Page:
from and references to it are then found in the writings of Blochmann, 
Von Noer, Thomas and Keene, but for its more recent resuscitation in 
our own day, the undertaking by an Indian publishing firm of a 
complete translation, De Laet is really indebted to the late Mr. Vincent 
Smith who has repeatedly blessed ' him and lost no opportunity of 
appealing to his authority. 

I am not sure that the meticulous perusal of the entire work in its 
English garb and of the by no means severe or hostile scrutiny to 
which it has been subjected in the footnotes will raise De Laet in the 
estimation of those who are out in search of a more exact knowledge 
of the Mughal period or lead even the general reader to see eye to eye 
with Mr. Smith, It is abundantly clear even from Prof. Banerjee's 
Commentary that he is often inaccurate, that the names of persons and 
places are not infrequently mixed up or transmogrified beyond recog- 
nition in his pages, that those of his statements which are new are 
untrue or exaggerated and that several others betray a lack of real 
knowledge or an imperfect apprehension of the meaning of the author 
from wliom he had borrowed them. 


It should be remembered that De Laet himself never visited India 
and his work is naturally wanting: in those touches or proofs of inside 
knowledge which mark the writings of his sources Finch and Terry 
and Pe'lsaert. He is at best a compiler, a retailer at second hand in the 
language of the learned of the information purveyed by others in the 
vernacular -English, Portuguese and Dutch. He has merely given a 
condensed paraphrase of some of the Journals and Itineraries indus- 
triously collected by Purchas and he is indebted almost entirely to the 
latter for the so-called Description of the ' Real India ' (India, Vem} 
which constitutes the first half of his work. 

The fact is that this Description is merely made up by dovetailing 
together scattered extracts of varying degrees of verity and value, 
and there should be no cause for surprise if the matter conveyed to 
us in this manner has in some sort not improved by filtering through 
two indifferent translations. 

De Laet would have done well if he had not placed in the forefront 
of his book Sir Thomas Roe's account of the thirty-seven Provinces of 
the Mughal Bmpire which must strike the modern reader as crude and 
confused. The names of towns, districts and principalities are so 
mixed up in this account and the boundaries are so ill-defined that 
several of these ' provinces * remain unidentified notwithstanding the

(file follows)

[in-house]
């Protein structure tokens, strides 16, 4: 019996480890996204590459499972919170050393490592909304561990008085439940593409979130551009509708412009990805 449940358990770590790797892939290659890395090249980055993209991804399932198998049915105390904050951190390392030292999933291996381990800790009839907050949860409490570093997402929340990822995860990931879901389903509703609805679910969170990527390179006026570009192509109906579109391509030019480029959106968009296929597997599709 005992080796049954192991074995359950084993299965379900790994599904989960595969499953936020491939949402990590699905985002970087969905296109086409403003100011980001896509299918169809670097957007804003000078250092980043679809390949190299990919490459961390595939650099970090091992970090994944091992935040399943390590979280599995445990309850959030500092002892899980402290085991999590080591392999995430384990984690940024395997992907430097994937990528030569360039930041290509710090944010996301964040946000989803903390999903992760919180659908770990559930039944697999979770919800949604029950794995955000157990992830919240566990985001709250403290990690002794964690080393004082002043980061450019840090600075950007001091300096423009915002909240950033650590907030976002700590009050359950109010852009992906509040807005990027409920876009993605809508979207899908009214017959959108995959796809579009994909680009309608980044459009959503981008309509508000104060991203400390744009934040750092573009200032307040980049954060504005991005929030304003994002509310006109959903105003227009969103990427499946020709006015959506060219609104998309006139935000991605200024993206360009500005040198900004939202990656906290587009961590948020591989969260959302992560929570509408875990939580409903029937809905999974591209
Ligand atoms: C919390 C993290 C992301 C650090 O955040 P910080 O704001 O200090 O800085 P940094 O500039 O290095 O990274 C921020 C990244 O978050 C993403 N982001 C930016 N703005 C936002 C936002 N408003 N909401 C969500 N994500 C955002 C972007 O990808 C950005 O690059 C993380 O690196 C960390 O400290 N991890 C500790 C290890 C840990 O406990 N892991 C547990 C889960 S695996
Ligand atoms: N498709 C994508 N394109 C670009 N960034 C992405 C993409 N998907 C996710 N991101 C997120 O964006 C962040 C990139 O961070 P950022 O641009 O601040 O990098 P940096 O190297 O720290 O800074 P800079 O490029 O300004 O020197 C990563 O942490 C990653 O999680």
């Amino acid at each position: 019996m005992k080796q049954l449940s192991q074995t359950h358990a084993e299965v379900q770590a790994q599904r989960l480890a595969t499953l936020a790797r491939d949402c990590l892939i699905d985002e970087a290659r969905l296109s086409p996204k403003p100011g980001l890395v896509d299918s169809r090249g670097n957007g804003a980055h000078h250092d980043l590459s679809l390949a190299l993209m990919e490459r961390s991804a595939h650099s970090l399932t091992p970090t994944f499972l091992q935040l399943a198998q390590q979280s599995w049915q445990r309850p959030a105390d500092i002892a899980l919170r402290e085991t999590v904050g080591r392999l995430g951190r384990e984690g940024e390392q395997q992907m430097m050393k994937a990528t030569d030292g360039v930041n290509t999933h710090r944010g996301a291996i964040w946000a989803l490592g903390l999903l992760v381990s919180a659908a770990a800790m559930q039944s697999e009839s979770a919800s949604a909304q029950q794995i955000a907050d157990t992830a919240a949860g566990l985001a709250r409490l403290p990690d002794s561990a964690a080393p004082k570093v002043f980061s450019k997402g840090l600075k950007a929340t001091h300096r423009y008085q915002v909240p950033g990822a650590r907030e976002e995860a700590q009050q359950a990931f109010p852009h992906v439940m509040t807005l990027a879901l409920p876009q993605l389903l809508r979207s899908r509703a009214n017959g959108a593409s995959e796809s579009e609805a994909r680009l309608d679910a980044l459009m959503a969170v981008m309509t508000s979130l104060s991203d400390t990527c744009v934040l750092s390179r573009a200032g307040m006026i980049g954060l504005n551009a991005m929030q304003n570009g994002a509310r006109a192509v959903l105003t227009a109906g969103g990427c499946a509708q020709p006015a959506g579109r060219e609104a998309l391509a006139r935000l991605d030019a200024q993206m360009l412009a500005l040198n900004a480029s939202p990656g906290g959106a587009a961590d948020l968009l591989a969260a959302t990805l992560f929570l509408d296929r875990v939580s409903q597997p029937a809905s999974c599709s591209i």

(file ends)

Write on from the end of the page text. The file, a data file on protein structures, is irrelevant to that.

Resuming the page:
learning and elucidatory skill of Lethbridge, Blochmann and Foster. 
The more detailed -description of towns and cities which is transferred 
from the Journal of William Finch is undoubtedly fuller as well as 
more accurate, but the discrepancies between statements drawn from 
two or three different sources are sometimes glaring and the unity of 
the picture is also not preserved by the compiler's attempt to foist into 
the main body of the narrative of one author, odds and ends of infor- 
mation from the observations of; others. Tlie result is that there are no 
less than three utterly discordant lists of the ' Provinces of the Mughal 
Empire 'within the boards of this book. 2 The kingdom of Golconda 
is wedged in as a part of the Mughal Empire between Bengal and 
Multan, and several historical statements, e.g., about Pratapshah of 
Baglana, Bahadur the son of Muzaffar III, the rPathan chieftain ' of 
Bhati and others which were in some sort of accordance with fact in 
Finch's day (1610) are copied word for word although they ha*l 
ceased to be true; when De Laet wrote in 1631. 
1 Pp. 4-14, 16-78 and 172. 


lines are vitiated by almost as many errorserrors so gross as to throw 
serious doubts on the authenticity and credibility of the entire 

In the first place, we are told that the weight of one variety of these 
enormous gold pieces was 100 tolas or 1,150 mashas and that the total 
weight of the 'gigantic coins ' of all the three varieties enumerated 
(100, 50 and 25 -tolas) was 6,970,000 mashas^ And we are likewise 
informed with an ostentatious display of arithmetical rectitude that 
the aggregate value of these 6,970,000 mashas weight of gold was just 
9,75,80,GOOf rupees at the rate of 14 rupees to a mas/ia \ Fourteen 
rupees for one m&ska of gold is a manifest absurdity and it is clear 
that here De Lraet is confounding the tola with the masha, its twelfth 
part, just as in other places he commits the equally egregious blunder 
of reckoning the lac as equivalent to a million. 2 

In a word, the calculation founded on this obviously impossible 
valuation of a masha must be pronounced untrustworthy. 

Secondly we are told that each of the heaviest pieces weighed 100 
tolas or 1,150 mashas. This equation also is open to doubt and cannot 
be allowed to pass unchallenged. In the first place, one hundred tolas 
would be equal to 1,200 maskas, not 1,150. We also know on the best 
authority that muhrs of three different weights, viz., of 14 mashas,^ 
ratts^ of 12 m&skas If ratis and of 11 m&stias were introduced by 
Akbar and specimens of the last two varieties are to be found in fairly 
large numbers in our public and private cabinets of coins. 3 But a 
gold muhr of 11 ^ mftshas does not appear to have been ever struck by 
the great Emperor. It was Akbar's rupee which turned the scale at 
11^ m&sha$ and our author would seem to have ignorantly imagined that 
the Akbari muhr also weighed 11| mashas because the rupee had that 
weight. Thirdly, we know that there were two types of the one-hundred